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African Butterfly Cichlid

Anomalochromis thomasi
SynonymsHaplochromis thomasi, Hemichromis thomasi, Paratilapia thomasi, Pelmatochromis thomasi
DistributionGuinea, Liberia, and Sierra Leone.
Sexual DimorphismMature males larger. Females in spawning condition with rounder bellies.
Maximum Size6.5cm (2.6")
Temperature23-27 deg C (73-81 deg F)
Water ParameterspH: 6.0-7.2, dH: up to 12 degrees.
CompatibilitySoftwater community
LightingNo special requirements

Care

The African Butterfly Cichlid is known from shallow forest streams and savannah wetlands with muddy substrates. This is a small species that is often overlooked when juvenile, but when settled in to a planted softwater aquarium, it matures into a beautiful fish that is easy to breed. The aquarium should be spacious with a soft sand or fine rounded gravel substrate. There should be plenty of shady hiding places provided amongst areas of dense planting, driftwood, and caves (including a few smooth flat rocks to provide potential spawning sites). Filtration should be efficient, but water movement not too strong, and small partial water changes should be carried out on a regular basis to keep nitrate at a minimum. African Butterfly Cichlids are generally shy, peaceful (except when breeding), and are gregarious, so should be maintained in groups of 8 or more wherever possible. Tankmates should be peaceful and could include small barbs, Corydoras catfish, dwarf gouramis, small Loricariids (suckermouth catfish), rainbowfish, rasboras, and tetras. If kept in cramped quarters, breeding pairs will become quite aggressive towards their tankmates, so adequate space must be provided. Wild caught specimens tend to be more colourful than the tank bred fish, and there are several geographical colour variants, including 'Guinea' and 'Kilissi River'.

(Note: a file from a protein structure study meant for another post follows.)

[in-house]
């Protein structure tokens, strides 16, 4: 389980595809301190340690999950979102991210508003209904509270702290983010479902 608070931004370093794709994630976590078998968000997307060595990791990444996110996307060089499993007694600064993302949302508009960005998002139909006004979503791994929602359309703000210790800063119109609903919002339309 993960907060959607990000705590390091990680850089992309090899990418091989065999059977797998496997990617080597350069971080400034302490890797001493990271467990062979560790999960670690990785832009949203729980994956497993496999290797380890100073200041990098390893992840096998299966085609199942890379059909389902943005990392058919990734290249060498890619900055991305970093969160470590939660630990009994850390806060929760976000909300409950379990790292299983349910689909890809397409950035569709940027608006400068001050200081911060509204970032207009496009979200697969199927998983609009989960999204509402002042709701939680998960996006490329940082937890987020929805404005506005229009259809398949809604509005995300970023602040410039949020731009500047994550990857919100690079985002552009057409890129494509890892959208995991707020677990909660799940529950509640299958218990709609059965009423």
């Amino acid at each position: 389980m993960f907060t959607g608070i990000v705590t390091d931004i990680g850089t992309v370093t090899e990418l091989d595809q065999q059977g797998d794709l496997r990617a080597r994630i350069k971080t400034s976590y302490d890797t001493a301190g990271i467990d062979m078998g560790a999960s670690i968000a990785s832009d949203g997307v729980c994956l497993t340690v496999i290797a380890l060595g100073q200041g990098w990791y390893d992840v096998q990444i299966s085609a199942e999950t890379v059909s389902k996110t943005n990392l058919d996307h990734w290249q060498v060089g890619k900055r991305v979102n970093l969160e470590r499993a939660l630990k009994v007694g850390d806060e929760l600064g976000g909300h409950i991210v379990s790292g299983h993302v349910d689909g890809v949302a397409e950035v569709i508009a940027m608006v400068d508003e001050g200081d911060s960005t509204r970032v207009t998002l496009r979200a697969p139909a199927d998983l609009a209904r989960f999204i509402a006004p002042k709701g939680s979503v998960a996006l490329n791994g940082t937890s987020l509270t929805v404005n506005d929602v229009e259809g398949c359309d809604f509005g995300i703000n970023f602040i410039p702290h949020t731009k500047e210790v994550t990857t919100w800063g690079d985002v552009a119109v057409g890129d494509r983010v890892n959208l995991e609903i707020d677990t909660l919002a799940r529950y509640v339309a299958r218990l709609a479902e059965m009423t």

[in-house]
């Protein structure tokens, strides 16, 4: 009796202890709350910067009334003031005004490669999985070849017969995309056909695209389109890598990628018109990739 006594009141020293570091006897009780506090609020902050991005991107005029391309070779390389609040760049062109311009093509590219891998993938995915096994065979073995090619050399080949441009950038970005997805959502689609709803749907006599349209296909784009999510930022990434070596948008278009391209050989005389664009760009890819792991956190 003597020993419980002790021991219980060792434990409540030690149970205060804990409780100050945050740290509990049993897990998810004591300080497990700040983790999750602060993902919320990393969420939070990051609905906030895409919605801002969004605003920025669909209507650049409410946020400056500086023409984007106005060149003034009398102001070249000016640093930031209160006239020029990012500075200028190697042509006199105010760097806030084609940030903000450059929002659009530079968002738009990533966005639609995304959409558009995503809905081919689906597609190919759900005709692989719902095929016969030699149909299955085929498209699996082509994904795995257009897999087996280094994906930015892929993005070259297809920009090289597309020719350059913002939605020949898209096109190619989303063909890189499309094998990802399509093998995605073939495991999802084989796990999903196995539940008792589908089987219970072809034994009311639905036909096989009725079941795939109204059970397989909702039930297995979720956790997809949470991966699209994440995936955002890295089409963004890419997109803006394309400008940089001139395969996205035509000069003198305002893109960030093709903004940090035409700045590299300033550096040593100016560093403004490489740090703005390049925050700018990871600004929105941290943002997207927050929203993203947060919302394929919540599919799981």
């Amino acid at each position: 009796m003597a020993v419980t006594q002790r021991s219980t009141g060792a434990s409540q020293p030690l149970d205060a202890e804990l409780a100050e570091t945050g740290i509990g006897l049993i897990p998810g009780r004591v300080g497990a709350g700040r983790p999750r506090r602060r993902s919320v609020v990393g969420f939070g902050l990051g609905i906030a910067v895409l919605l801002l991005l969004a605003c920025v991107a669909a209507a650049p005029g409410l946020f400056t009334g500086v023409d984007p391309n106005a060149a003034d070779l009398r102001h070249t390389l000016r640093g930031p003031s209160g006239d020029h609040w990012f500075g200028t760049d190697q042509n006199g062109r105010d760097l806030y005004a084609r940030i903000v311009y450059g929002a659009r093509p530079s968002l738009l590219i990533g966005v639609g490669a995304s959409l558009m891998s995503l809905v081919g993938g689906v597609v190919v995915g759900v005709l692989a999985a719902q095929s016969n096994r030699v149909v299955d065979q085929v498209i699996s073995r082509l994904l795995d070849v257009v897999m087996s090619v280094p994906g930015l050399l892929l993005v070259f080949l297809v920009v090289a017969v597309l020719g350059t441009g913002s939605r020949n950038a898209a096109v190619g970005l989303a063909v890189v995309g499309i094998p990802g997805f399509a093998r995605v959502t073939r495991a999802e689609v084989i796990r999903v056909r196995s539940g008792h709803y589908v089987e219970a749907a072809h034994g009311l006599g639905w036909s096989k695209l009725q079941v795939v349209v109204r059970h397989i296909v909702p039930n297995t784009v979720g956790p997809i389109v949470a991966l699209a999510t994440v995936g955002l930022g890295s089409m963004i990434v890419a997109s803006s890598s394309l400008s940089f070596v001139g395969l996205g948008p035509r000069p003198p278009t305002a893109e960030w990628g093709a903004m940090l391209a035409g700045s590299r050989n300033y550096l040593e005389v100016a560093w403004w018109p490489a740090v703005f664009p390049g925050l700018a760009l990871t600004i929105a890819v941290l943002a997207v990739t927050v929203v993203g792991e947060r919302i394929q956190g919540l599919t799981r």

Feeding

Flake, micropellets, frozen foods such as daphnia, bloodworm, white mosquito larvae, vitamin-enriched brineshrimp etc.

Breeding

African Butterfly Cichlids are substrate spawners. The water should be neutral to slightly soft and acidic with the temperature set towards the higher end of the preferred range, and there should be plenty of flat rocks such as slate for the female to deposit her eggs on to. The best way to obtain a compatible pair is to purchase a group of young fish and allow them to pair off naturally. Once a pair has formed, the remaining fish may need to be moved to another tank for their own safety. A large, cool water change often triggers the fish into spawning. The pair will select a suitable site and clean it thoroughly. Spawning occurs in much the same manner as many other cichlid species, with the female depositing a line of eggs on the cleaned spawning site, then moving away to be replaced by the male who fertilises them. Up to 500 eggs may be laid, and these will hatch within 48-72 hours. During this time, the female takes care of the eggs, whilst the male fiercely guards the perimeter. Once the eggs hatch, the entire brood will be moved into a pre-dug pit near to the spawning site, and may be moved again to other pits before they become free-swimming (usually a further 3-4 days). At this point, they can be offered baby brineshrimp (Artemia nauplii) or microworm. The parent fish will continue to care for the young for 4 weeks or so, after which point the fry should be moved to another aquarium as the parents are quite likely to spawn again.

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